We live in a contradictory age where surveillance and self-promotion lie side-by-side. In many ways, we should be paying attention to who accesses our data, yet at the same time we are constantly being affirmed for sharing, self-promotion and joining the conversation. I didn't care much about my privacy at all before reading Patrick Flanery's new novel, I am No One, published by Atlantic Books. I've been raised to want people to see me. However, after reading the book and meeting with him last week, my attitudes to privacy are starting to shift.
Tell us a bit about I am No One, for those who haven't read it yet?
It's about an American professor of history who specialises in the history of post-war East Germany and the Stazi. The book begins when he returns to New York after more than a decade at Oxford where he's been teaching and trying to rebuild his academic career after having failed to get tenure at Columbia. Returning to New York feels like a fulfilment of his desire to be back in the city that he loves, his home country and near his daughter who is now married to a very influential magazine editor. Immediately, things start to seem quite strange. He begins receiving file boxes that suggest that he's being watched in a very intrusive way. The book is about whether those boxes contain what he thinks they contain, and if they do, why would somebody be watching him, and why would somebody betray the fact that they're watching him. That sends him off on this reflective journey through his years at Oxford, thinking about relationships he had that might have contributed to putting him on the radar of the security services.
Did a particular event or instance in your own life spark the idea for the novel?
The initial germ was being in New York City in spring of 2014. My partner and I had been at a coffee shop on MacDougal street, where my character begins the book. We were walking back to the silver towers, a three building development of high rises owned by NYU which serves as graduate and faculty student housing. We were staying with a friend who was living in Silver Towers. I looked up from Houston Street and I could see her standing at her window. I waved at her and she didn't see me. We went upstairs and I said to her, "I could see you from downstairs, couldn't you see us?" It was the first time she had realised that she was visible in that way from outside. She very quickly shut the blinds, but I was very interested in the way in which New Yorkers in particular live these constantly half-public lives. It was something I was conscious of when I was living there, but hadn't really thought of in the intervening years. If you're living in that kind of high density high rise landscape you have to shut off your awareness of neighbours potentially looking into your own home.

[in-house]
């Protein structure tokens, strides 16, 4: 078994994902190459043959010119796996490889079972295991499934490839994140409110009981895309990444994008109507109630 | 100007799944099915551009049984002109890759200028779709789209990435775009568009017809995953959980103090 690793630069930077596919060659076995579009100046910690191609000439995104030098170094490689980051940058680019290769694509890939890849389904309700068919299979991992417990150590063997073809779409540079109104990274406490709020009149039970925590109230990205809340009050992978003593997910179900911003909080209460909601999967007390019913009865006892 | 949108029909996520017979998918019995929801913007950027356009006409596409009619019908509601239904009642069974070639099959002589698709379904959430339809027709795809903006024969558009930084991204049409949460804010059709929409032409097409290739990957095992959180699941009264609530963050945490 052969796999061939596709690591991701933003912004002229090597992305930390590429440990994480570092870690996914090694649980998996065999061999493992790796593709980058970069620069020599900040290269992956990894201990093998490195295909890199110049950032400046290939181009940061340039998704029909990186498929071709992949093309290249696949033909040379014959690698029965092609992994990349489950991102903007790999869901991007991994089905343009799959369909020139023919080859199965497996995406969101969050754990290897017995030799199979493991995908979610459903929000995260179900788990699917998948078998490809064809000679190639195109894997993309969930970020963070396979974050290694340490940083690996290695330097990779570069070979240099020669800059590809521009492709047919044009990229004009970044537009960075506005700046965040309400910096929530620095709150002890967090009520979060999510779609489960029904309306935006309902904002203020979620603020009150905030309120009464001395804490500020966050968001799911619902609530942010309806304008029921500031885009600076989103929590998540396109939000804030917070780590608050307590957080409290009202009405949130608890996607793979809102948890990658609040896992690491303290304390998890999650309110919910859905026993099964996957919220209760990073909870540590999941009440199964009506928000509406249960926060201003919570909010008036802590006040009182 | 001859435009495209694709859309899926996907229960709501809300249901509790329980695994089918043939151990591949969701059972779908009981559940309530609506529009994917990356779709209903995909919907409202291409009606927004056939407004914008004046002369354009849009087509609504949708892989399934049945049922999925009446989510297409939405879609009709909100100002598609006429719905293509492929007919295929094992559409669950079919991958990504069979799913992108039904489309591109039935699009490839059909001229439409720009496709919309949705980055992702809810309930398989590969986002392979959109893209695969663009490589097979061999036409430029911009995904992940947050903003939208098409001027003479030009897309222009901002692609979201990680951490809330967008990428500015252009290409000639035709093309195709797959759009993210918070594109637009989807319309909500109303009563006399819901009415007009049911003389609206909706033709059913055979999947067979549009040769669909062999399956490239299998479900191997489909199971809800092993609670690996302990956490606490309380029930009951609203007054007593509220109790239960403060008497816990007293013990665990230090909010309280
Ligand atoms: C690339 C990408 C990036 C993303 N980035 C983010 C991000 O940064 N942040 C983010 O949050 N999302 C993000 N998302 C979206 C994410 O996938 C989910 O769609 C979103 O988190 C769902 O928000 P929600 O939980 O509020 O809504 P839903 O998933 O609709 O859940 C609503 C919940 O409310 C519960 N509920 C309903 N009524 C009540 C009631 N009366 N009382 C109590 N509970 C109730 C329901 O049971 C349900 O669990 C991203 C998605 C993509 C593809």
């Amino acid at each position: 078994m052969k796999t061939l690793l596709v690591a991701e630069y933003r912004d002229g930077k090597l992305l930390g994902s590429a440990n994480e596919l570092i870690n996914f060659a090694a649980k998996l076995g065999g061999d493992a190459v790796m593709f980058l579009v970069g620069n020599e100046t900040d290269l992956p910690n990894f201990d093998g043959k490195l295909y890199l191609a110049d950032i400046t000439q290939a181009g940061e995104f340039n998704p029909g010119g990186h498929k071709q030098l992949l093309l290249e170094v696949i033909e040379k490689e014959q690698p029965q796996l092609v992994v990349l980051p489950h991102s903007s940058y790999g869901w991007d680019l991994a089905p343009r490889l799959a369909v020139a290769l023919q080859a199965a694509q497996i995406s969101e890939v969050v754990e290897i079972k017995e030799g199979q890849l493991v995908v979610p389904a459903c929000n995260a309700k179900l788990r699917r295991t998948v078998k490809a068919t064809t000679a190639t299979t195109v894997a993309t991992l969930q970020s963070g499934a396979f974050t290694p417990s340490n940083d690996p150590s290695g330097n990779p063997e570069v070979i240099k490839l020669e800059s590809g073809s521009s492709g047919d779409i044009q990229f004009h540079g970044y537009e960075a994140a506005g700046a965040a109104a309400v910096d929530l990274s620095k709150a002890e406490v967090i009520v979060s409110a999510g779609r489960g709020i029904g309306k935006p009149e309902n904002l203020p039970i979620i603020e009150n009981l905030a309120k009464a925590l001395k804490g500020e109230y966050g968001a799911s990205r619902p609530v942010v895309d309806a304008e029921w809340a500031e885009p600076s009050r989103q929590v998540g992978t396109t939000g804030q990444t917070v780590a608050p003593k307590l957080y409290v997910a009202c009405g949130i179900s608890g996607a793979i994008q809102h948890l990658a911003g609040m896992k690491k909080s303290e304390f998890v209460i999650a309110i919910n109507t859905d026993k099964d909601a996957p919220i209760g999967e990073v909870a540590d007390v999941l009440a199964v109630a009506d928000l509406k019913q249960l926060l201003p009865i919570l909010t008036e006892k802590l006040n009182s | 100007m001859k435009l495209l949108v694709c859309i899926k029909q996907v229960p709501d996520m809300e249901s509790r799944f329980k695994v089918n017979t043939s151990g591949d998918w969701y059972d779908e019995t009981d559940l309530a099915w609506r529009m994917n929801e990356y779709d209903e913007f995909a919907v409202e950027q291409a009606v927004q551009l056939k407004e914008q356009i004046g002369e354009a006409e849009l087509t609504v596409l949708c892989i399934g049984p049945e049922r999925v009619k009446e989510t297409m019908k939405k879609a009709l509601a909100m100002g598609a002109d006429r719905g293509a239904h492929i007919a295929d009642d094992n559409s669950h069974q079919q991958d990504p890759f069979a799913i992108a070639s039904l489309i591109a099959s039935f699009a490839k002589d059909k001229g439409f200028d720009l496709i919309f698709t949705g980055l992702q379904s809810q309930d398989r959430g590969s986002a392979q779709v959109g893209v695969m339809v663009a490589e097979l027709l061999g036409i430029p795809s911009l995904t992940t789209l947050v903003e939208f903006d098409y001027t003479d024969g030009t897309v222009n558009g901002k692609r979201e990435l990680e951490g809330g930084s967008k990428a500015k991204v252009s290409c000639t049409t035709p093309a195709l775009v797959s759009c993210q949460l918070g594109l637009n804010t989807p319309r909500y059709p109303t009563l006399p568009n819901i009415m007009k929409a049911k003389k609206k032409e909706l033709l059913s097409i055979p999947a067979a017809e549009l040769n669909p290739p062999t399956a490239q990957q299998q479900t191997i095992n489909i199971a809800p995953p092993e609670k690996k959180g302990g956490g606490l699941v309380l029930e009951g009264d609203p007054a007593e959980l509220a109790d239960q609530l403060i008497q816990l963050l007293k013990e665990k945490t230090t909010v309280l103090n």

I suppose it's very different to here in South Africa, where we are defined by shutting ourselves off and making our walls higher and higher...
Well, if you can afford to have high walls. I think that's interesting too. Privacy is a privilege, which is one thing the book is interested in. It is concerned with how the super-elite are the ones who are able to protect their privacy the most rigourously.
I felt from the beginning of the book that the character is quite defined by isolation and dislocation. You feel a great sense of loneliness as you enter the book with him. Yet in our current society, we are defined by hyper-connectedness. Why was it important for you to have an older, less connected character as your protagonist?
I wanted somebody who might potentially be dabbling in social media, but not integrated into it the way some people are. I wanted him to stand in the position of somebody who doesn't think actively about the ways in which they are relinquishing their privacy. I do think that some of us who are more active on social media are increasingly conscious about the ways in which we are revealing themselves to our friends and the wider world. I needed somebody who would experience a gradual realisation of the ways in which the landscape of privacy has changed. He simply appeared to me - I think that's often what happens when I'm creating characters. There's a germ, and then it grows, and then very quickly somebody forms.
What's interesting about his voice is that there is a character arc that he follows. His sober voice seems to fray a little bit as he goes on - even that voice isn't static.
Initially I wanted him to have a kind of pedantic quality and be an ambiguous character that elicits ambiguous responses from readers. Some readers really like Jeremy while others respond really negatively to him but still seem willing to go along the journey with him and find themselves sympathising with his situation. I wanted some sort of sense of his realisations about the extent of surveillance that he is under to have an effect on his psychology and have that expressed in the wildness of his prose.
Why did you choose a single voice for your narrative as opposed to the four-person narrative you used in Absolution?
I wasn't certain how to handle it at first. The first impulse was to have two perspectives: Jeremy's perspective and the perspective of whoever might be watching him. However, it seemed that introducing that other perspective was going to completely give the game away and I didn't know that that's the book I wanted to write. I decided it was more effective to stick to his perspective so you have to rely on his impression of the world and impression of what's happening...
...and how that's not always reliable
No, we don't really know if he's compos mantis. He doesn't know if he has dementia, his daughter suspects he has dementia, he doesn't appear to have dementia, but those questions about the state of his mental health are always hanging over his narration.
A subject such as security and surveillance takes a lot of reading and research. What was the most interesting anecdote or fact that came up in your research?